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Vernonia Forest Project Tests Groundbreaking Laser Technology
Sep 2, 2011
Contact Information:
Catherine Mater, Mater Ltd./ Pinchot Institute for Conservation
541-760-5526 Mater@mater.com

Brian A. Kittler, Pinchot Institute for Conservation
503-473-6501 bkittler@pinchot.org

Friday, September 2, 2011—Vernonia, Oregon

Vernonia Forest Project Tests Groundbreaking Laser Technology

A cemetery may seem an unusual place to test the world’s first ground-based laser scanning forest carbon valuation system, but then again a project that links carbon credits with healthcare is not the norm either. Piloted in Columbia County, the Forest Health-Human Health Initiative is engaging local forest owners in the nation’s first program to exchange carbon stored in forests for health care services. A forest landowner itself, the City of Vernonia owns over 100 acres of forest land, some of which is located adjacent to the Vernonia Memorial Cemetery where a public demonstration of this unique technology occurred. In collaboration with the Pinchot Institute for Conservation, forest scientists from Oregon State University are testing a new ground-based light detection and ranging (LIDAR) technology on the city’s municipal forest lands.

Similar to the radar guns used by law enforcement to catch speeders, LIDAR bounces a narrow beam of light off of objects at thousands of pulses per-second to map the physical features of forests with extremely high resolution. Typically mounted on low-altitude aircraft, aerial LIDAR is already used by large industrial forest landowners, but this option remains too costly for family forest landowners. “Similar to how personal computers have evolved, a new generation of ground-based LIDAR technologies has emerged with potential to be a smaller, nimbler, and less costly option than their predecessors,” said Oregon State University forestry professor Dr. Michael Wing.

“This ground-based LIDAR approach is being tested as a way to measure biomass and carbon volumes in a single read, which may have implications for all sorts of forest management objectives including forest carbon projects,” said  Dr. Wing. Supported by the U.S. Department of Agriculture and the Pinchot Institute for Conservation, a Washington, D.C. based forest conservation non-profit, Dr. Wing’s research team is determining the applicability of this new technology in markets for carbon storage and biomass energy.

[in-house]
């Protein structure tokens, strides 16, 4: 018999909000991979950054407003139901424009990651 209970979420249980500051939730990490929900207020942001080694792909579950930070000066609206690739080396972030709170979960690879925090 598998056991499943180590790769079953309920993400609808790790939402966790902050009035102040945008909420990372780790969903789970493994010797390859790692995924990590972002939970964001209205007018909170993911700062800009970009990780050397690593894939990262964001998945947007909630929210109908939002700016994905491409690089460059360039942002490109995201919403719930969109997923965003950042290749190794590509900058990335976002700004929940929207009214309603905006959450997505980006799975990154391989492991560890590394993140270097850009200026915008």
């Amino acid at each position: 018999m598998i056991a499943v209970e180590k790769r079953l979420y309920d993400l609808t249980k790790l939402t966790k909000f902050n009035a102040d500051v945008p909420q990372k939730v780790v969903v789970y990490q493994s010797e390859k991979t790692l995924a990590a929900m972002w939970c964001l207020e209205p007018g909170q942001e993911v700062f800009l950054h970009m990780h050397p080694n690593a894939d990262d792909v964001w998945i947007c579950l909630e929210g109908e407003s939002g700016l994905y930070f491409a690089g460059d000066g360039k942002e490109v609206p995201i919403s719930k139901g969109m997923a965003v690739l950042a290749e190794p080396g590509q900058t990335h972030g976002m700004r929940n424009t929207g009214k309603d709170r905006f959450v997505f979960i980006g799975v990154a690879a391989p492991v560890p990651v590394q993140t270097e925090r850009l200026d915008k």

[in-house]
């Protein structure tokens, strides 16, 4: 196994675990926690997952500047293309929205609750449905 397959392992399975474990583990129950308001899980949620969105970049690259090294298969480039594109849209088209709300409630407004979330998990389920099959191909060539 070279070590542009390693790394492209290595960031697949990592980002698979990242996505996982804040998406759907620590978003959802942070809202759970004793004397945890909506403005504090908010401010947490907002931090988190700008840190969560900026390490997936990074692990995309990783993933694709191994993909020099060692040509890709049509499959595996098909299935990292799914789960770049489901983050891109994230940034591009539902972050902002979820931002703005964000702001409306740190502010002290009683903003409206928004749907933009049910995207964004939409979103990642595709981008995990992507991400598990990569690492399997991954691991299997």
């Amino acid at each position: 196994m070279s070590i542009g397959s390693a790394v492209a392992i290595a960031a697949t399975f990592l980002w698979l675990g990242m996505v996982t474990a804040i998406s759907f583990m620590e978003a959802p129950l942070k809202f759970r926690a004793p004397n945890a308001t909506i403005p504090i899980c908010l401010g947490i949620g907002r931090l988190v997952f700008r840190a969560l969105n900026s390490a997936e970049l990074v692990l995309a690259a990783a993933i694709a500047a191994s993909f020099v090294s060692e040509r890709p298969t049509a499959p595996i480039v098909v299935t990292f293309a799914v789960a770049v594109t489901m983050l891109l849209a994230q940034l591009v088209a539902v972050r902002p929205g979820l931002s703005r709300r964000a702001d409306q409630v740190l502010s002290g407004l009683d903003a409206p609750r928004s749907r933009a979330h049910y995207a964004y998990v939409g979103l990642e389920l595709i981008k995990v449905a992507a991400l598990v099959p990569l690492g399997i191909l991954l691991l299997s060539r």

Carbon value is created in such markets when landowners agree to increase the carbon stocks in their forest above the amount they would have stored without initiating the project. This is typically achieved by managing in a way that will promote robust growth, shifting the timing of harvests, or extending the length of rotations. While such activities can be modeled to project changes in forest growth, landowners ultimately benefit from having a more accurate inventory of their forest’s total carbon, and a lower cost protocol for monitoring that carbon from year to year.

If the early trials are successful, this ground-based LIDAR technology could be applied in the forests around Vernonia, where landowners are eager to explore opportunities in biomass energy and carbon storage. Local natural resource professionals may eventually operate such LIDAR scanning units throughout Columbia County to quickly and accurately attain a measure of timber and carbon stocks, encouraging more landowners to benefit from carbon markets.

Private forest landowners are clamoring for new markets to help them maintain their forest. Pinchot Institute research reveals that landowners are often forced to sacrifice long-term visions of a sustainable multi-generational forest to pay unexpected health care expenses with short-term revenue from timber harvests or the outright sale of their land. “We’ve seen this trend nationwide,” said Pinchot Institute Senior Fellow, Catherine Mater. “Forest carbon projects have been around for a while, but landowners with large parcels have really been the only ones able to take advantage to date. The LIDAR technology can help change this, but technology will only get us part of the way. We believe investors will be willing to pay more for carbon credits that are linked to quantifiable social benefits coming in the form of direct payments to health care accounts for landowners and rural communities.”

For more information on the Forest Health-Human Health Initiative see: www.pinchot.org/gp/FHHHI


About the Pinchot Institute for Conservation
The mission of the Pinchot Institute for Conservation is to advance conservation and sustainable natural resource management by developing innovative, practical, and broadly-supported solutions to conservation challenges and opportunities. The Pinchot Institute accomplishes this through nonpartisan research, education, and technical assistance on key issues influencing the future of conservation and sustainable natural resource development.


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